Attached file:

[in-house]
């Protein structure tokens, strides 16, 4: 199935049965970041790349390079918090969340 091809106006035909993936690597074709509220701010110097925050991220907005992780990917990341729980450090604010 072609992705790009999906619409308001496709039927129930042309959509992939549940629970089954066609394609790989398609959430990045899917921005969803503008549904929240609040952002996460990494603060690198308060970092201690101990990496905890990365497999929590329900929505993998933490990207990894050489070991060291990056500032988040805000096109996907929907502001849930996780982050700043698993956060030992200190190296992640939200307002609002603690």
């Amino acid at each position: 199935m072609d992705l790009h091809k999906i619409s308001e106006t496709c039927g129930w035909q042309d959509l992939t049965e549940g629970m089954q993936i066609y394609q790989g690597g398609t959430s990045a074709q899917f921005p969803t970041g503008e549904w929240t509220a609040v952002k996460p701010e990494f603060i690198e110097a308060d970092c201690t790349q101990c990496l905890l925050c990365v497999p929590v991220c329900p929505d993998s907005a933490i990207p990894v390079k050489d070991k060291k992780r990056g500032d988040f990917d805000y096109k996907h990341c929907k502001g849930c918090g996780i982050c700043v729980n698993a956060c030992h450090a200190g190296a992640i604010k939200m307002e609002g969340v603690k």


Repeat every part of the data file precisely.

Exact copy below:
[in-house]
């Protein structure tokens, strides 16, 4: 199935049965970041790349390079918090969340 091809106006035909993936690597074709509220701010110097925050991220907005992780990917990341729980450090604010 072609992705790009999906619409308001496709039927129930042309959509992939549940629970089954066609394609790989398609959430990045899917921005969803503008549904929240609040952002996460990494603060690198308060970092201690101990990496905890990365497999929590329900929505993998933490990207990894050489070991060291990056500032988040805000096109996907929907502001849930996780982050700043698993956060030992200190190296992640939200307002609002603690």
């Amino acid at each position: 199935m072609d992705l790009h091809k999906i619409s308001e106006t496709c039927g129930w035909q042309d959509l992939t049965e549940g629970m089954q993936i066609y394609q790989g690597g398609t959430s990045a074709q899917f921005p969803t970041g503008e549904w929240t509220a609040v952002k996460p701010e990494f603060i690198e110097a308060d970092c201690t790349q101990c990496l905890l925050c990365v497999p929590v991220c329900p929505d993998s907005a933490i990207p990894v390079k050489d070991k060291k992780r990056g500032d988040f990917d805000y096109k996907h990341c929907k502001g849930c918090g996780i982050c700043v729980n698993a956060c030992h450090a200190g190296a992640i604010k939200m307002e609002g969340v603690k």